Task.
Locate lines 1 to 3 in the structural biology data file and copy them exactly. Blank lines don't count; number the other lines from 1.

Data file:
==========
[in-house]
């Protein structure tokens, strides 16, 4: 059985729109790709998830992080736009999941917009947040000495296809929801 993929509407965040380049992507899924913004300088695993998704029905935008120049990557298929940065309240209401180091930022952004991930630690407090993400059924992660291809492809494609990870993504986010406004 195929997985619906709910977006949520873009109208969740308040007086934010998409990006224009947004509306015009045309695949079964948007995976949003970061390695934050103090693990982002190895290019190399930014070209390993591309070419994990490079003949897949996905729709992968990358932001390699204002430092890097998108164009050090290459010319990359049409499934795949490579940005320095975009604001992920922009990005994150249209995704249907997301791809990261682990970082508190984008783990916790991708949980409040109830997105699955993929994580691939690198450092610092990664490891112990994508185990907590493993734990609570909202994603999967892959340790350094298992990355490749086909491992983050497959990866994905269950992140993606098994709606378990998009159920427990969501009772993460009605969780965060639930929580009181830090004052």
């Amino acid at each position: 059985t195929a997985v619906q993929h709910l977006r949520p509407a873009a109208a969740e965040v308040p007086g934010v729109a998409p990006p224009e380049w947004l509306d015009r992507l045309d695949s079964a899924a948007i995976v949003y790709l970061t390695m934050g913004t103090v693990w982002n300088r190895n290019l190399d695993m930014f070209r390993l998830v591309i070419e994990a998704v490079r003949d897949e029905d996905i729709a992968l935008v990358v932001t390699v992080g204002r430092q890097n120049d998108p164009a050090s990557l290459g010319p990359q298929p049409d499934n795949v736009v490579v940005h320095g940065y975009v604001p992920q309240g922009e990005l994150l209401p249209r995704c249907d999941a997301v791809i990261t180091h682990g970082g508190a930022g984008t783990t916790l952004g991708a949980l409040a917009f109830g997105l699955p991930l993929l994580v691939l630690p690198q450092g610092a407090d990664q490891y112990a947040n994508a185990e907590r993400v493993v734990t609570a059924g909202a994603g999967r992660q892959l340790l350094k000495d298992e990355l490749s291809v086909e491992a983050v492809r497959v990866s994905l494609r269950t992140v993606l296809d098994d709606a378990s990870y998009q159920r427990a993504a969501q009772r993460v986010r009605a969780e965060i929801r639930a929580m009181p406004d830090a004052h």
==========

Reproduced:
[in-house]
């Protein structure tokens, strides 16, 4: 059985729109790709998830992080736009999941917009947040000495296809929801 993929509407965040380049992507899924913004300088695993998704029905935008120049990557298929940065309240209401180091930022952004991930630690407090993400059924992660291809492809494609990870993504986010406004 195929997985619906709910977006949520873009109208969740308040007086934010998409990006224009947004509306015009045309695949079964948007995976949003970061390695934050103090693990982002190895290019190399930014070209390993591309070419994990490079003949897949996905729709992968990358932001390699204002430092890097998108164009050090290459010319990359049409499934795949490579940005320095975009604001992920922009990005994150249209995704249907997301791809990261682990970082508190984008783990916790991708949980409040109830997105699955993929994580691939690198450092610092990664490891112990994508185990907590493993734990609570909202994603999967892959340790350094298992990355490749086909491992983050497959990866994905269950992140993606098994709606378990998009159920427990969501009772993460009605969780965060639930929580009181830090004052």
């Amino acid at each position: 059985t195929a997985v619906q993929h709910l977006r949520p509407a873009a109208a969740e965040v308040p007086g934010v729109a998409p990006p224009e380049w947004l509306d015009r992507l045309d695949s079964a899924a948007i995976v949003y790709l970061t390695m934050g913004t103090v693990w982002n300088r190895n290019l190399d695993m930014f070209r390993l998830v591309i070419e994990a998704v490079r003949d897949e029905d996905i729709a992968l935008v990358v932001t390699v992080g204002r430092q890097n120049d998108p164009a050090s990557l290459g010319p990359q298929p049409d499934n795949v736009v490579v940005h320095g940065y975009v604001p992920q309240g922009e990005l994150l209401p249209r995704c249907d999941a997301v791809i990261t180091h682990g970082g508190a930022g984008t783990t916790l952004g991708a949980l409040a917009f109830g997105l699955p991930l993929l994580v691939l630690p690198q450092g610092a407090d990664q490891y112990a947040n994508a185990e907590r993400v493993v734990t609570a059924g909202a994603g999967r992660q892959l340790l350094k000495d298992e990355l490749s291809v086909e491992a983050v492809r497959v990866s994905l494609r269950t992140v993606l296809d098994d709606a378990s990870y998009q159920r427990a993504a969501q009772r993460v986010r009605a969780e965060i929801r639930a929580m009181p406004d830090a004052h």